We've seen incredible speed gains since the introduction of Nike’s Vapor Fly Next%. So much so that my friend Todd, who's been on the smart athlete podcast, you can check him out here in a minute, he actually set his 5K, 10K, and half marathon PR in the same race, which he actually says really shouldn't happen, but it's been that dramatic. So, the question is, should we ban the shoe? Well, I'm Jesse Funk and on today's episode Runner’s High, I'm going to give you a reason why we should not ban the Vapor Fly.
This is something I’ve really struggled with. I’ve tried to figure out, should we be in the shoe, should we not be in the shoe? I've been waiting to do this video for some time, some time that maybe you won't even see this video because nobody cares anymore.
But I really think I struggled with this because it's always a debate between what is advancing performance and okay, and what is beyond human. So, that's kind of where we go in and we say, we should get rid of it because these are unnatural times. Well, but if you reduce that argument, you can say, okay, where's the line and why?
Recently, on the Smart Athlete Podcast, I had Dan Feeney, Former Pro Triathlete, and Former Division One Runner, he works for a company called Boa Technologies. Now if you cycle at all, you've almost definitely seen Boa’s stuff.
They make those super cool dials that helped a shoe tighten up on you. Boa does all kinds of other things with shoes trying to eke out the most performance and best fit of them they possibly can. So, Dan is kind of the guy to go to here when we want to talk about looking at the data and figuring out should this be banned, why or why not?
Dan finally gave the perfect argument, at least to me, of why we should not ban the shoe. And I'm a believer now so I want to share that with you. And Dan's argument basically, is that in a perfect world, when we're running, the energy that we output, 100% of it is going to return to us. Now, in our current world with our current physics, we simply can't reach that.
And we are always developing new technologies, new phones, new materials, new shoes to try to move us towards that percentage so that all the energy we put out we get back in that is optimal running speed, optimal running efficiency. When you get all the energy out that you put all your energy back that you put out.
Now, we can't reach that point because there are limits to physics. But that's the ultimate goal, right is that we want to get there and we are not there. The Nike shoes and subsequently, New Balance, Asics; all of the other makers trying to catch up and bring out their own versions are really just trying to advance our goal, where we get to the point when we can get all the energy out possible that we put out so that we as humans go as fast as we possibly can go. To advance Dan's argument, you can apply this to really anything. We talked about this too on that episode.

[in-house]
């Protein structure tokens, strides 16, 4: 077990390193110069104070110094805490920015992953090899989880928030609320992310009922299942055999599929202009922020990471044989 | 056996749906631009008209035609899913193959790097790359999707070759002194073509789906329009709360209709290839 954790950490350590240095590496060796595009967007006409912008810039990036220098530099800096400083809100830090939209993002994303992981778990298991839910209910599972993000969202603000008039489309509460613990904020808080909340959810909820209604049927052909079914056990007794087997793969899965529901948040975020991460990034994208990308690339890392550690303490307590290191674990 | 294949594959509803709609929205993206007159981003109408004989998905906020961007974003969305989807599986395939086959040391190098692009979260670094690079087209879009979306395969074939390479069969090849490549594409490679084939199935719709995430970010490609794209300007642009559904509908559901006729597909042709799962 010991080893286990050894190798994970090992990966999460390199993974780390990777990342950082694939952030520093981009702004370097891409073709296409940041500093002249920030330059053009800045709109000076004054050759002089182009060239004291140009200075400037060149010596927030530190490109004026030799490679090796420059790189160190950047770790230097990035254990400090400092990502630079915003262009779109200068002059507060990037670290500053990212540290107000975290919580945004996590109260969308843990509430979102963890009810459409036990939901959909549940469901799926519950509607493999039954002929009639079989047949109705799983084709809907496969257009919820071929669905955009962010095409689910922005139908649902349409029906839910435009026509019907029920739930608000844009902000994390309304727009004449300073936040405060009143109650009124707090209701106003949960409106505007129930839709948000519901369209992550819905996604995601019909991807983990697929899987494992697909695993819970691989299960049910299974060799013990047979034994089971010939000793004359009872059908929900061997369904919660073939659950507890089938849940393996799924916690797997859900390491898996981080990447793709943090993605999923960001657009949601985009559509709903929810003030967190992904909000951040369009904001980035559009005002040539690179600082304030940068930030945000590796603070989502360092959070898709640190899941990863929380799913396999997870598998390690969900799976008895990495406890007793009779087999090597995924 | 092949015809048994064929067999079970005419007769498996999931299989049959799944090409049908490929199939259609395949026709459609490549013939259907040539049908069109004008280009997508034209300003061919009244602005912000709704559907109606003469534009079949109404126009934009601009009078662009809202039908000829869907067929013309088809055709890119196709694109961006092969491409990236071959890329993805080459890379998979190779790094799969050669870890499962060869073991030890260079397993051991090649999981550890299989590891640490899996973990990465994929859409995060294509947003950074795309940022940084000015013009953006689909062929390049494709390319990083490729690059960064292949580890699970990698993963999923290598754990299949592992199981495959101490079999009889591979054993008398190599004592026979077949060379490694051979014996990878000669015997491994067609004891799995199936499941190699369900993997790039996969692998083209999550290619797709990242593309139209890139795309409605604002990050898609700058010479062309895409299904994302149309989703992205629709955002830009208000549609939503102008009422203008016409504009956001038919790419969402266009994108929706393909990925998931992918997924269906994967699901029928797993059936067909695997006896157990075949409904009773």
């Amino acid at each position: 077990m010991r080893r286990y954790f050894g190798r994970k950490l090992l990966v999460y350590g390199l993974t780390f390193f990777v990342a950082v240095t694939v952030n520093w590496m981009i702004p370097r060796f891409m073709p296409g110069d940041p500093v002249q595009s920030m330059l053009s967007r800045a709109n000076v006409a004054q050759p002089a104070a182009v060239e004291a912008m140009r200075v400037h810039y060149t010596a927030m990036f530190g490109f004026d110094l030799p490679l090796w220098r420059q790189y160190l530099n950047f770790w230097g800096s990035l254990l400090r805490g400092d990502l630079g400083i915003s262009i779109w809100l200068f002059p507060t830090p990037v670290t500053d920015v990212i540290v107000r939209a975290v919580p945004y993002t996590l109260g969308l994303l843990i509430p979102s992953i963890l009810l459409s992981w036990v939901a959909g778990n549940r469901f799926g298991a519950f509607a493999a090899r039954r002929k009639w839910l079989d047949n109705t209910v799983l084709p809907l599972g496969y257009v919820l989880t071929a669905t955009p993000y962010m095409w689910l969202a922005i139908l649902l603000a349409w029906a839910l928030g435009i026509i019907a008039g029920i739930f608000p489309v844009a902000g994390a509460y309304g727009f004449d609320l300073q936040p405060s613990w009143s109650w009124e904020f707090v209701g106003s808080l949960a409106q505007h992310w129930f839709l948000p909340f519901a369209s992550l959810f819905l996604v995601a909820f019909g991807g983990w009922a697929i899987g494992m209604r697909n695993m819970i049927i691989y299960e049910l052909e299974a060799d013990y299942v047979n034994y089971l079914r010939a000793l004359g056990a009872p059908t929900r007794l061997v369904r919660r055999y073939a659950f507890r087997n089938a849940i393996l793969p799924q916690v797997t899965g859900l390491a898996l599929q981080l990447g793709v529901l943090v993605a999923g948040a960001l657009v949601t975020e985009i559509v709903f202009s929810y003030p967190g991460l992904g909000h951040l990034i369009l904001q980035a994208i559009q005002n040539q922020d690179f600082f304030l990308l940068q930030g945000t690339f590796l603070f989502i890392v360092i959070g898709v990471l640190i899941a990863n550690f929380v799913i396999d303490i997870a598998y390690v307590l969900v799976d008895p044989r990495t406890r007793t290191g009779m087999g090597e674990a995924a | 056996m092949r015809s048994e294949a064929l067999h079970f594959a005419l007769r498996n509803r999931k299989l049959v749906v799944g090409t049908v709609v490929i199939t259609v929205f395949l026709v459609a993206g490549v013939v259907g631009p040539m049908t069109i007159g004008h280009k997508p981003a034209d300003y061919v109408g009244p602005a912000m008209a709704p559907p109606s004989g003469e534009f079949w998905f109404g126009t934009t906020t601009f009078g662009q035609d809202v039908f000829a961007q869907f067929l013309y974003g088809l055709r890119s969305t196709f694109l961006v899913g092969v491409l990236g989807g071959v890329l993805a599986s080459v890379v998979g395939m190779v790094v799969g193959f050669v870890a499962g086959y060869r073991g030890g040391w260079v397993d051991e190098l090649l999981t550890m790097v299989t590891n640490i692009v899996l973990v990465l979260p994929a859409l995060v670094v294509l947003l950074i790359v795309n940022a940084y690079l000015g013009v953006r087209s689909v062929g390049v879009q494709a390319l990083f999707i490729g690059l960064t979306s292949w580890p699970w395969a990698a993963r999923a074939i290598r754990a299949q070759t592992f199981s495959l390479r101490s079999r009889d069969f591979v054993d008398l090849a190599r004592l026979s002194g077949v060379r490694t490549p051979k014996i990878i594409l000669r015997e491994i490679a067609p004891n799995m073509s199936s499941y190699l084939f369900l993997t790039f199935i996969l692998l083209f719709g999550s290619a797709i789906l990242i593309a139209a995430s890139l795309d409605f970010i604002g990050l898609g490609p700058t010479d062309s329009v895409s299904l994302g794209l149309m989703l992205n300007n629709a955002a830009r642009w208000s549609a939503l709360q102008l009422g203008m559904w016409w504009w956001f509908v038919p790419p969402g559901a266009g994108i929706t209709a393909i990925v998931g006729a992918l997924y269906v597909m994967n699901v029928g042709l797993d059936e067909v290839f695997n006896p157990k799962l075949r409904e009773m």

We were talking about supplements and how I'm really kind of anti-caffeine. I think caffeine is cheating in racing because caffeine is a stimulant, and it forces your body to do things you cannot do otherwise. For me, that is the line. That's where you draw and you say, we can't go past this line. Now obviously, we do and there's the USADA involved and they decide what’s a drug and what’s acceptable and what can be used for competition and non-competition, all those things. Obviously, I don't work for the USADA, but that's a good line for me.
So, when we think about Vapor Fly or whatever shoe comes out next that kind of pushes our advance in speed and sets new records, we have to decide, does this move us beyond in human speeds? And I would argue until we reach that limit, that hundred percent and go over it, then no, we have not reached maximum capacity of the human body. It's pretty obvious when we decide that somebody is cheating, like in the triathlon world, every once in a while somebody will get caught, that has a motor in their bike.
And that means that they're going to be working beyond that 100% capacity. Clearly, that's wrong. So, that's my delineation. Where that line is, is once we reach 100% capacity, 100% of the energy we output we get back; that's where any advances beyond that point are no longer acceptable.
Do you have a reason that you think that we actually should ban the shoes? I'd love to hear your comments. Leave them down for me in the comments below. As always, subscribe to the channel. If you want to check out the interview with Dan Feeney and his wife, Melissa, that interview should be coming up on the screen shortly. Just click on that, it'll take you over there. Dan's gonna educate you on all kinds of stuff that I cannot properly do justice. So, click on that, check him out. I'll see you next time on the next episode of Runner's High.